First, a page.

Jessie Duarte, a brutally honest fighter who never ever gave up
The ANC’s longest-serving member was strong, powerful and, above all, a fighter. That came through in interviews so often. If you attacked her movement, or criticised her movement’s leader, you would feel the lash of her tongue. As I did many times. But Jessie had a warmth underneath it all, a humanity that often revealed itself.
The passing of Jessie Yasmin Duarte, for so long a woman of such importance to our society, marks the end of an important era. She led a long, well-lived life. To the end, she was consumed with making the country a place better than she found it.
For some of us, she will also leave personal memories, of her thoughts and conversations and, above all, her honesty.
There can be no doubt of the reputation that Jessie had among journalists as being a fighter. She grew up and operated in a time when women of her generation, and particularly women of her stature, who expressed themselves were often called “feisty”. That would be an injustice to Jessie.
She was strong, powerful and, above all, a fighter.
That came through in interviews so often. If you attacked her movement, or criticised her movement’s leader, you would feel the lash of her tongue. As I did many times.
But she had a warmth underneath it all, a humanity that often revealed itself.
For many journalists, including myself, she was someone who was part of the ANC, and someone who had done interesting things until the ANC’s 2007 Polokwane conference. It was after that conference that she was suddenly a person I spoke to several times a day.
She was the day-to-day face and, more importantly for me as a radio reporter, the day-to-day voice of the ANC. It was a complicated time — the Zuma ANC was still sort of taking over from the Mbeki ANC. In the years before Polokwane, the voice of the ANC was often Smuts Ngonyama, as the head of the presidency and communications for the party.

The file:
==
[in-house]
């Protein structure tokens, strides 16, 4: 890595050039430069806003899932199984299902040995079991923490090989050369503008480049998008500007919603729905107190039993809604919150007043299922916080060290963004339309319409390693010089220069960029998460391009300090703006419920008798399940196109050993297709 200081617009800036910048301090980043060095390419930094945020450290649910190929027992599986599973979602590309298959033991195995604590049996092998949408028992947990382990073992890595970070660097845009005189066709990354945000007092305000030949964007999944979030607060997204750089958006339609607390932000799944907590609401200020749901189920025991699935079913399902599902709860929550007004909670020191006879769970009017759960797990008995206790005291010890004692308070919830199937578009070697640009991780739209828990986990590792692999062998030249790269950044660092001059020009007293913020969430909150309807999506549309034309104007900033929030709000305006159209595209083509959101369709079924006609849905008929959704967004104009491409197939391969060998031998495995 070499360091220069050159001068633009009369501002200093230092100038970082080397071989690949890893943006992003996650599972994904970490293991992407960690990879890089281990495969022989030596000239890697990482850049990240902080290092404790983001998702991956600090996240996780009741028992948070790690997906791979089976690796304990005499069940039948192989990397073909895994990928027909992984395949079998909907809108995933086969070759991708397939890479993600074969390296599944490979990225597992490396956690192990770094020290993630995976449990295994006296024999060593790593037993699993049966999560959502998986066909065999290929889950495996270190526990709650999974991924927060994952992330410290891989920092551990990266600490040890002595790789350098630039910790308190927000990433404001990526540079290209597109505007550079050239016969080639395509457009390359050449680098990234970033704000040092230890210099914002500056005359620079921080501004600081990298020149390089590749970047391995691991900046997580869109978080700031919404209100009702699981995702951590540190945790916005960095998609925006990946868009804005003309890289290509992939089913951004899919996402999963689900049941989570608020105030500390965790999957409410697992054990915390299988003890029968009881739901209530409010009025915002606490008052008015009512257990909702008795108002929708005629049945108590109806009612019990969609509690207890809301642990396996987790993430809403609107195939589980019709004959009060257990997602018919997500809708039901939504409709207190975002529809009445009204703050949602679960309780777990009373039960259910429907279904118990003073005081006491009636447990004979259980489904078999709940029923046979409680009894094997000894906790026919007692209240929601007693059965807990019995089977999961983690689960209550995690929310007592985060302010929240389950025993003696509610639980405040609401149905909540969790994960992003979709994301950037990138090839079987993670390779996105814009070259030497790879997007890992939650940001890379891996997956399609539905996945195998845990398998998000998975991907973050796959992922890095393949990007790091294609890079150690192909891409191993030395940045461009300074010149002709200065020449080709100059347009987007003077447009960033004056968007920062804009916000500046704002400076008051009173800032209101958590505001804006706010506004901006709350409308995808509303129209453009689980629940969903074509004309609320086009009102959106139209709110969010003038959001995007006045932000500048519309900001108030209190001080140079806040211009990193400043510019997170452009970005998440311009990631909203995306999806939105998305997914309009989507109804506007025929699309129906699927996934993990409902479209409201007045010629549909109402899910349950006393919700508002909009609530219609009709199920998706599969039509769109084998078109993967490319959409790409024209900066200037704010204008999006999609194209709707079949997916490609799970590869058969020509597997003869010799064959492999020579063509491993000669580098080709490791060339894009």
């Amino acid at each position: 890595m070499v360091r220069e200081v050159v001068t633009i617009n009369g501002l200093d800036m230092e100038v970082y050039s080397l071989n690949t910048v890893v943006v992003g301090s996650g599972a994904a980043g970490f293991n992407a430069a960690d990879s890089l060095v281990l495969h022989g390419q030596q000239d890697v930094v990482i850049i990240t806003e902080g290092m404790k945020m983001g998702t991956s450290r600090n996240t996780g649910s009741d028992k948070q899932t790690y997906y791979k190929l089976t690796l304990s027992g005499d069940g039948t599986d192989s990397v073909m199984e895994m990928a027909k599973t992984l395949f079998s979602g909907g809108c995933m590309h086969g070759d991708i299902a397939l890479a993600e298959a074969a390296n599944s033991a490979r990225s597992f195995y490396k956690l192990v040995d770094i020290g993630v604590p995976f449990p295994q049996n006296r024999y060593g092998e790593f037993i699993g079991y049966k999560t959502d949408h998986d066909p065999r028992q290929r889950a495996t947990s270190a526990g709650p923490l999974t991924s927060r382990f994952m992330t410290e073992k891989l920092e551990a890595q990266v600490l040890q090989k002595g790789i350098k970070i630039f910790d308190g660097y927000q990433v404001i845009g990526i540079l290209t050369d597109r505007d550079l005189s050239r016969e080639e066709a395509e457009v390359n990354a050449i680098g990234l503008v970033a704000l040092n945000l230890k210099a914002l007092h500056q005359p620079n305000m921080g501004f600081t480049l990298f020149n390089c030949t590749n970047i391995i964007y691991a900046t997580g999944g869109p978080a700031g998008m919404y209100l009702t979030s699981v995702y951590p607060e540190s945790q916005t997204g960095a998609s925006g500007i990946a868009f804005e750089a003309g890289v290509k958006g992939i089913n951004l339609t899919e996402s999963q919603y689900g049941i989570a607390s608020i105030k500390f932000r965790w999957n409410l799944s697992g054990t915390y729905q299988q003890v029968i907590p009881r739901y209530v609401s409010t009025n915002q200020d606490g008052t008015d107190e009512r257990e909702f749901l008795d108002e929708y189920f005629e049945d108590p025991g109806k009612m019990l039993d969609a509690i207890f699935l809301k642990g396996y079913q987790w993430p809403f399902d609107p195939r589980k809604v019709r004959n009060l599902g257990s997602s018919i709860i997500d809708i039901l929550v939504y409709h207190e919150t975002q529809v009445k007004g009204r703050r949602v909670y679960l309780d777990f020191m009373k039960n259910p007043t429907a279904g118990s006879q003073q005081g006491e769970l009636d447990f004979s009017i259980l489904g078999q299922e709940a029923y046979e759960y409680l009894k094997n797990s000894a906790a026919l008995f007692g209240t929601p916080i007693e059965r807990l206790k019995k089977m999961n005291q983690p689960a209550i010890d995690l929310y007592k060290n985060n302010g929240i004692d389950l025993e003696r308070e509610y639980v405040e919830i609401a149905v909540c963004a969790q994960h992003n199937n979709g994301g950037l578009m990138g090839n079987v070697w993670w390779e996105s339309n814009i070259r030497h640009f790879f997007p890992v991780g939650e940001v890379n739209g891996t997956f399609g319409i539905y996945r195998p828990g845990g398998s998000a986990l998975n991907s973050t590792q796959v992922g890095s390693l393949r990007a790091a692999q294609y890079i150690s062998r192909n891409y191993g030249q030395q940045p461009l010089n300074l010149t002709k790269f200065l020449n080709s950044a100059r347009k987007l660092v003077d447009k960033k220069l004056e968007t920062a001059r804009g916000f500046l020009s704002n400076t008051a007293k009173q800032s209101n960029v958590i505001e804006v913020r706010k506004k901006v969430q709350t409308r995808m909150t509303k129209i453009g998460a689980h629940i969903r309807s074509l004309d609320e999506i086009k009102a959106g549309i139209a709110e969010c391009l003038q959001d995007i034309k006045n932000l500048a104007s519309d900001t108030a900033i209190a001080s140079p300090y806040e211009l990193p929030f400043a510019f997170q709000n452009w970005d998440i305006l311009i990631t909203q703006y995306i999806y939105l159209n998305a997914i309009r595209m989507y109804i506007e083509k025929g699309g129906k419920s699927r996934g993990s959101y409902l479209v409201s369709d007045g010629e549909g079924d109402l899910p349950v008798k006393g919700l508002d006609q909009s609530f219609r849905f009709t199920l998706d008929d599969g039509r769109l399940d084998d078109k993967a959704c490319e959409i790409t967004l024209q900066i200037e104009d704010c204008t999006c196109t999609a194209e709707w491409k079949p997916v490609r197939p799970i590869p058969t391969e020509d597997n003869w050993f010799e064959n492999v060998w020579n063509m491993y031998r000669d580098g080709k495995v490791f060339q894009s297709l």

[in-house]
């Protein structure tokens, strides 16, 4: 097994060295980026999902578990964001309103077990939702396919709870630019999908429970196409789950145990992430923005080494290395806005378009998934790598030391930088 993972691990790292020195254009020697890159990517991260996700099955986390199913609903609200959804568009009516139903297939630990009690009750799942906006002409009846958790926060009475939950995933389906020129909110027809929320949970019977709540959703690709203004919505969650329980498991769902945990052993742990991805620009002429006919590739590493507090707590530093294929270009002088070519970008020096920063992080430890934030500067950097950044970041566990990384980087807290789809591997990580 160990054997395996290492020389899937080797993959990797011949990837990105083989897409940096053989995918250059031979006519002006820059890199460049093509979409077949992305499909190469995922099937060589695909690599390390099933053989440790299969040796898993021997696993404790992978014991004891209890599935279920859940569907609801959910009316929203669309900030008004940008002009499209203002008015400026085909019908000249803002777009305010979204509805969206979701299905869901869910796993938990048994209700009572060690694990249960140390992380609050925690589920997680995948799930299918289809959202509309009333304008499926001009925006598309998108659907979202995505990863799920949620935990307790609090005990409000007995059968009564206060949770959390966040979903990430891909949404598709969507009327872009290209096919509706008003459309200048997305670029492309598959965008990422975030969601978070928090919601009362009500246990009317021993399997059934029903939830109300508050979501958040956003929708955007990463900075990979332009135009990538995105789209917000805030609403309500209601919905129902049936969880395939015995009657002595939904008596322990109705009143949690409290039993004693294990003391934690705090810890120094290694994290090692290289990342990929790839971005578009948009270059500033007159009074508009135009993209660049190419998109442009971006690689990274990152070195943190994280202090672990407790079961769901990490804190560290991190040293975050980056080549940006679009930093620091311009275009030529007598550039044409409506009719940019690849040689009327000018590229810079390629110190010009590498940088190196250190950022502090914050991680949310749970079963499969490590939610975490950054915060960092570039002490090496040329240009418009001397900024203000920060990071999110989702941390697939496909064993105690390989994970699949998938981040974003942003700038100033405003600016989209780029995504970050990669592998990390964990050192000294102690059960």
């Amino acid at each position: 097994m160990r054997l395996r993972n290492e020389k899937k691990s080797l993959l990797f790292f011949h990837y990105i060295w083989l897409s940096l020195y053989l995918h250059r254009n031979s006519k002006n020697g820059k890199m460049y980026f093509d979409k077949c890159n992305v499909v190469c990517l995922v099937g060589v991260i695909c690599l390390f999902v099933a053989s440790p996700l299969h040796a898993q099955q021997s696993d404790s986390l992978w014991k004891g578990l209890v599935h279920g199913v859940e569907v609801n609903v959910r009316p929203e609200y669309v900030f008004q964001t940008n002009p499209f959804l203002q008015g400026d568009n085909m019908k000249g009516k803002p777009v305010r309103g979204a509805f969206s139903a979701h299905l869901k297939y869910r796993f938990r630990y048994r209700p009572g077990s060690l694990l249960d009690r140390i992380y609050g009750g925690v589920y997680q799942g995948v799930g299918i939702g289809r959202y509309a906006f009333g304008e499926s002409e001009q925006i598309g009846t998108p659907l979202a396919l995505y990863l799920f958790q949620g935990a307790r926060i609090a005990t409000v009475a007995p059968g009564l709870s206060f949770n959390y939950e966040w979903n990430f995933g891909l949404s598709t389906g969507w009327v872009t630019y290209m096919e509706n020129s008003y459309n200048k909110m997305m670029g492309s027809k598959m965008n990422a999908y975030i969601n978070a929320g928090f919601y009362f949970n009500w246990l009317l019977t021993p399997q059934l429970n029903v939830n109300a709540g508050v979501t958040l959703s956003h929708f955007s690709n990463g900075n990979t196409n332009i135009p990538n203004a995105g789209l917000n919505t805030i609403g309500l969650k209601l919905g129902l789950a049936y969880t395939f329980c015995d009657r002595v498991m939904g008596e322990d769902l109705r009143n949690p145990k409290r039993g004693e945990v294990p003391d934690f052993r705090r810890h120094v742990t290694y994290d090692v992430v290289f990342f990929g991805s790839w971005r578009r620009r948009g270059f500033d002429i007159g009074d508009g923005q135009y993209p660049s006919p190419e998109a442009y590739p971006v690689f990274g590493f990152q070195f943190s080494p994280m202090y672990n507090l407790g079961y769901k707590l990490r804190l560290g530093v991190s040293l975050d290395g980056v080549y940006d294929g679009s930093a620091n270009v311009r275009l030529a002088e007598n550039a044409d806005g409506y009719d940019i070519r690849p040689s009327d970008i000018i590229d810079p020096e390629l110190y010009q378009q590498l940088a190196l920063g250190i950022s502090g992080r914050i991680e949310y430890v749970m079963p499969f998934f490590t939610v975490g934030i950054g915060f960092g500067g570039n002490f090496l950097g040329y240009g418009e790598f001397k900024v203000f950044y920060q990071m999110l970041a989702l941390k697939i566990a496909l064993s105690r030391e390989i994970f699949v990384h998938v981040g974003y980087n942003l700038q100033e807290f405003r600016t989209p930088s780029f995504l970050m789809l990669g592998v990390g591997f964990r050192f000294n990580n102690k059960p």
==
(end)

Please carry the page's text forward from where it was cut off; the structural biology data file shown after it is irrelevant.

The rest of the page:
There was a clear move in the opening months of 2008 by the “new” ANC to be more open, more available. Jessie was a key player in this.
Often she would answer my call and do a quick interview, and there was always time for a quick comment or gossip.
In that year it emerged that then DA leader Helen Zille was having botox, something that was still relatively new then. Once, when I called Jessie, she answered the phone, and claimed to be having her hair done. But, she said, “Stephen … don’t worry; I’m not doing botox!” and started laughing.
This was part of the human side of Jessie.
It was the year that Barack Obama became president of the United States. For an African liberation movement, it was an important moment to see someone with heritage from our continent being elected to the world’s most powerful job.
The week before, I had upgraded to a state-of-the-art Nokia phone that could record phone conversations for radio broadcast (this was a long time ago). I told everyone I knew about it.
As Obama started his victory speech, Jessie phoned me and said, “Now Stephen, I will be busy later. I know you will want a sound bite from me, so use that fancy new phone you’ve told everyone about and let’s go.”